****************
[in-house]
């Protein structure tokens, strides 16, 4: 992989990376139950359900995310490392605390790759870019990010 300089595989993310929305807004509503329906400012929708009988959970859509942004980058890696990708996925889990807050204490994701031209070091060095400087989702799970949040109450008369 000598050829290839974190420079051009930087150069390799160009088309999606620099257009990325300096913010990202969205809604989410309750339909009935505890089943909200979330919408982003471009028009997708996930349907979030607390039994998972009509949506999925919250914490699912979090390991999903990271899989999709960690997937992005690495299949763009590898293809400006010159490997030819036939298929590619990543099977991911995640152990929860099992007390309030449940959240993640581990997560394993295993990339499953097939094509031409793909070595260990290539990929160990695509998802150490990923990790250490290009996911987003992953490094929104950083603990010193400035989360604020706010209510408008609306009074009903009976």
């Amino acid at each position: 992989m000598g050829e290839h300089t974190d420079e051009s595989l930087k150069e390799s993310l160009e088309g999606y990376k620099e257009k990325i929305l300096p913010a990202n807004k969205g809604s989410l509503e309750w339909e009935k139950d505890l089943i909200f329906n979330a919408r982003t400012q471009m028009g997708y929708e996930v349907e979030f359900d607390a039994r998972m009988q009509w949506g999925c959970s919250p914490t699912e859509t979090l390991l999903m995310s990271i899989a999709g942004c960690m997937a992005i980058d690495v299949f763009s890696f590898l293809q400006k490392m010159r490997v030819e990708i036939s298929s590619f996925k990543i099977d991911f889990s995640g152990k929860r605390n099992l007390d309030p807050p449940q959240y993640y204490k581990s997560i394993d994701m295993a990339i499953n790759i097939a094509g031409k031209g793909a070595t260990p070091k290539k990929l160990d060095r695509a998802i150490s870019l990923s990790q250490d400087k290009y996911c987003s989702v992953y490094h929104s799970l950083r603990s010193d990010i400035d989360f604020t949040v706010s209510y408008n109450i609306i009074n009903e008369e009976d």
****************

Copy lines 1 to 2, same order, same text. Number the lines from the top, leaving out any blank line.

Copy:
[in-house]
């Protein structure tokens, strides 16, 4: 992989990376139950359900995310490392605390790759870019990010 300089595989993310929305807004509503329906400012929708009988959970859509942004980058890696990708996925889990807050204490994701031209070091060095400087989702799970949040109450008369 000598050829290839974190420079051009930087150069390799160009088309999606620099257009990325300096913010990202969205809604989410309750339909009935505890089943909200979330919408982003471009028009997708996930349907979030607390039994998972009509949506999925919250914490699912979090390991999903990271899989999709960690997937992005690495299949763009590898293809400006010159490997030819036939298929590619990543099977991911995640152990929860099992007390309030449940959240993640581990997560394993295993990339499953097939094509031409793909070595260990290539990929160990695509998802150490990923990790250490290009996911987003992953490094929104950083603990010193400035989360604020706010209510408008609306009074009903009976």